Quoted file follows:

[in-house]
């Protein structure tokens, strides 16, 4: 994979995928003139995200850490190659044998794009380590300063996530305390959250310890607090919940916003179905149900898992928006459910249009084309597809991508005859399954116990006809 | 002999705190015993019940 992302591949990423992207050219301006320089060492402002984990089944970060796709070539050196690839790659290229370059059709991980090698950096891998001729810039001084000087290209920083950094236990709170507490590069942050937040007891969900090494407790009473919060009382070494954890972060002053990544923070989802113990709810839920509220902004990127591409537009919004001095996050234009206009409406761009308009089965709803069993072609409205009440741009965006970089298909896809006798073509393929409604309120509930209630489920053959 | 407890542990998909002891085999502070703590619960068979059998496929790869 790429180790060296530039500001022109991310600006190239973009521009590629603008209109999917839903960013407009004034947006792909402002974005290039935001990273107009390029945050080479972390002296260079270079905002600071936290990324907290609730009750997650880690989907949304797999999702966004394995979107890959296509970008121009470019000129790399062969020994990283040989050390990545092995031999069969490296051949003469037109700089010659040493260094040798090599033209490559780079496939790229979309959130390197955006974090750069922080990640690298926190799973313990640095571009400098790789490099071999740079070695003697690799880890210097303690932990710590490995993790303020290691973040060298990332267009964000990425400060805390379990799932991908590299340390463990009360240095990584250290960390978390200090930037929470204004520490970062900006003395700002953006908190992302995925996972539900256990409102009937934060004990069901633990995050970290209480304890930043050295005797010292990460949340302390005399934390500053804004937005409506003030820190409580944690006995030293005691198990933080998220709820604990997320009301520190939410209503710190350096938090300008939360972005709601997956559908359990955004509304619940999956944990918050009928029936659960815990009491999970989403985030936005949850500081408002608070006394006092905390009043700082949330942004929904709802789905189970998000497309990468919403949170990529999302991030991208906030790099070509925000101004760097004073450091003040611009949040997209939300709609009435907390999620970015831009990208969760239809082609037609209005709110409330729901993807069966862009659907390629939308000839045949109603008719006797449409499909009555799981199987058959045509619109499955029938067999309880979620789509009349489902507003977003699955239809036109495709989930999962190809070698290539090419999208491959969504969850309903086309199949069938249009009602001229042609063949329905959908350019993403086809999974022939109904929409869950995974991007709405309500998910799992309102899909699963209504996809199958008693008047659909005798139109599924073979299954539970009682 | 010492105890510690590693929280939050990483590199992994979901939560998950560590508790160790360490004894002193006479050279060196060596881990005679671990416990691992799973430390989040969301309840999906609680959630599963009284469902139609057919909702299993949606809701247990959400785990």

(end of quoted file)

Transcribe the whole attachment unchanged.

[in-house]
């Protein structure tokens, strides 16, 4: 994979995928003139995200850490190659044998794009380590300063996530305390959250310890607090919940916003179905149900898992928006459910249009084309597809991508005859399954116990006809 | 002999705190015993019940 992302591949990423992207050219301006320089060492402002984990089944970060796709070539050196690839790659290229370059059709991980090698950096891998001729810039001084000087290209920083950094236990709170507490590069942050937040007891969900090494407790009473919060009382070494954890972060002053990544923070989802113990709810839920509220902004990127591409537009919004001095996050234009206009409406761009308009089965709803069993072609409205009440741009965006970089298909896809006798073509393929409604309120509930209630489920053959 | 407890542990998909002891085999502070703590619960068979059998496929790869 790429180790060296530039500001022109991310600006190239973009521009590629603008209109999917839903960013407009004034947006792909402002974005290039935001990273107009390029945050080479972390002296260079270079905002600071936290990324907290609730009750997650880690989907949304797999999702966004394995979107890959296509970008121009470019000129790399062969020994990283040989050390990545092995031999069969490296051949003469037109700089010659040493260094040798090599033209490559780079496939790229979309959130390197955006974090750069922080990640690298926190799973313990640095571009400098790789490099071999740079070695003697690799880890210097303690932990710590490995993790303020290691973040060298990332267009964000990425400060805390379990799932991908590299340390463990009360240095990584250290960390978390200090930037929470204004520490970062900006003395700002953006908190992302995925996972539900256990409102009937934060004990069901633990995050970290209480304890930043050295005797010292990460949340302390005399934390500053804004937005409506003030820190409580944690006995030293005691198990933080998220709820604990997320009301520190939410209503710190350096938090300008939360972005709601997956559908359990955004509304619940999956944990918050009928029936659960815990009491999970989403985030936005949850500081408002608070006394006092905390009043700082949330942004929904709802789905189970998000497309990468919403949170990529999302991030991208906030790099070509925000101004760097004073450091003040611009949040997209939300709609009435907390999620970015831009990208969760239809082609037609209005709110409330729901993807069966862009659907390629939308000839045949109603008719006797449409499909009555799981199987058959045509619109499955029938067999309880979620789509009349489902507003977003699955239809036109495709989930999962190809070698290539090419999208491959969504969850309903086309199949069938249009009602001229042609063949329905959908350019993403086809999974022939109904929409869950995974991007709405309500998910799992309102899909699963209504996809199958008693008047659909005798139109599924073979299954539970009682 | 010492105890510690590693929280939050990483590199992994979901939560998950560590508790160790360490004894002193006479050279060196060596881990005679671990416990691992799973430390989040969301309840999906609680959630599963009284469902139609057919909702299993949606809701247990959400785990």